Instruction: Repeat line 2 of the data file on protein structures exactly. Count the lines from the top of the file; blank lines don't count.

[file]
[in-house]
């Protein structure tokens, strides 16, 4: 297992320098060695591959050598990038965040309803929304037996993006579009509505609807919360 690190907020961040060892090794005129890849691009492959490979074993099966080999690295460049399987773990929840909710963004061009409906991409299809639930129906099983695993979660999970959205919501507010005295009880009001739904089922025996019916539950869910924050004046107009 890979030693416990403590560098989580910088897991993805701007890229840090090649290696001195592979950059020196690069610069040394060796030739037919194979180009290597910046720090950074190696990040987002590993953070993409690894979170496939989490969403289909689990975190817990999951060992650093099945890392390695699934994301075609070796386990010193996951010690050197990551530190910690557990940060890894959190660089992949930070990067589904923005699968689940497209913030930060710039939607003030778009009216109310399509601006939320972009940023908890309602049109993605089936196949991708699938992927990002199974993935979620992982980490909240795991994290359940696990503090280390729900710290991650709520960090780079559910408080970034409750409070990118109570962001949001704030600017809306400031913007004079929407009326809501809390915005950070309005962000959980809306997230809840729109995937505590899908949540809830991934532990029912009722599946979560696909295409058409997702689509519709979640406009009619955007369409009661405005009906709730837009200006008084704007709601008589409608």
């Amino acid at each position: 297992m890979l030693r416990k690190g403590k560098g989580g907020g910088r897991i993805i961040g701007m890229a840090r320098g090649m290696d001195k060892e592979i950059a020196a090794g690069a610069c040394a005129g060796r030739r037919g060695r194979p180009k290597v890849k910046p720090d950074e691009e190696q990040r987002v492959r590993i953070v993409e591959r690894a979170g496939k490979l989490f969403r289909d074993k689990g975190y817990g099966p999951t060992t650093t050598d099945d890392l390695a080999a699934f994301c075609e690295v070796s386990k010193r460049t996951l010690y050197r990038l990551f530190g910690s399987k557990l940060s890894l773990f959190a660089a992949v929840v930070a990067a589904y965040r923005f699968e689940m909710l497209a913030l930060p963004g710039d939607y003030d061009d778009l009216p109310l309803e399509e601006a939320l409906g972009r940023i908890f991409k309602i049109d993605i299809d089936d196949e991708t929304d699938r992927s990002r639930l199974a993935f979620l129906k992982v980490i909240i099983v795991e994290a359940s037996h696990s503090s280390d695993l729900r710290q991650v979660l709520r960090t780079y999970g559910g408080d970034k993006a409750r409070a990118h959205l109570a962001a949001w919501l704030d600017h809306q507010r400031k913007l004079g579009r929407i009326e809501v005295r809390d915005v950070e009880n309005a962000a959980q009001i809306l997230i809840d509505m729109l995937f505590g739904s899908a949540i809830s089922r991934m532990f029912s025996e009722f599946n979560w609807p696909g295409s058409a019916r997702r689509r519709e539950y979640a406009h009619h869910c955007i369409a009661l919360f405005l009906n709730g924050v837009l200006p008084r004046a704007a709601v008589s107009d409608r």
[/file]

């Protein structure tokens, strides 16, 4: 297992320098060695591959050598990038965040309803929304037996993006579009509505609807919360 690190907020961040060892090794005129890849691009492959490979074993099966080999690295460049399987773990929840909710963004061009409906991409299809639930129906099983695993979660999970959205919501507010005295009880009001739904089922025996019916539950869910924050004046107009 890979030693416990403590560098989580910088897991993805701007890229840090090649290696001195592979950059020196690069610069040394060796030739037919194979180009290597910046720090950074190696990040987002590993953070993409690894979170496939989490969403289909689990975190817990999951060992650093099945890392390695699934994301075609070796386990010193996951010690050197990551530190910690557990940060890894959190660089992949930070990067589904923005699968689940497209913030930060710039939607003030778009009216109310399509601006939320972009940023908890309602049109993605089936196949991708699938992927990002199974993935979620992982980490909240795991994290359940696990503090280390729900710290991650709520960090780079559910408080970034409750409070990118109570962001949001704030600017809306400031913007004079929407009326809501809390915005950070309005962000959980809306997230809840729109995937505590899908949540809830991934532990029912009722599946979560696909295409058409997702689509519709979640406009009619955007369409009661405005009906709730837009200006008084704007709601008589409608």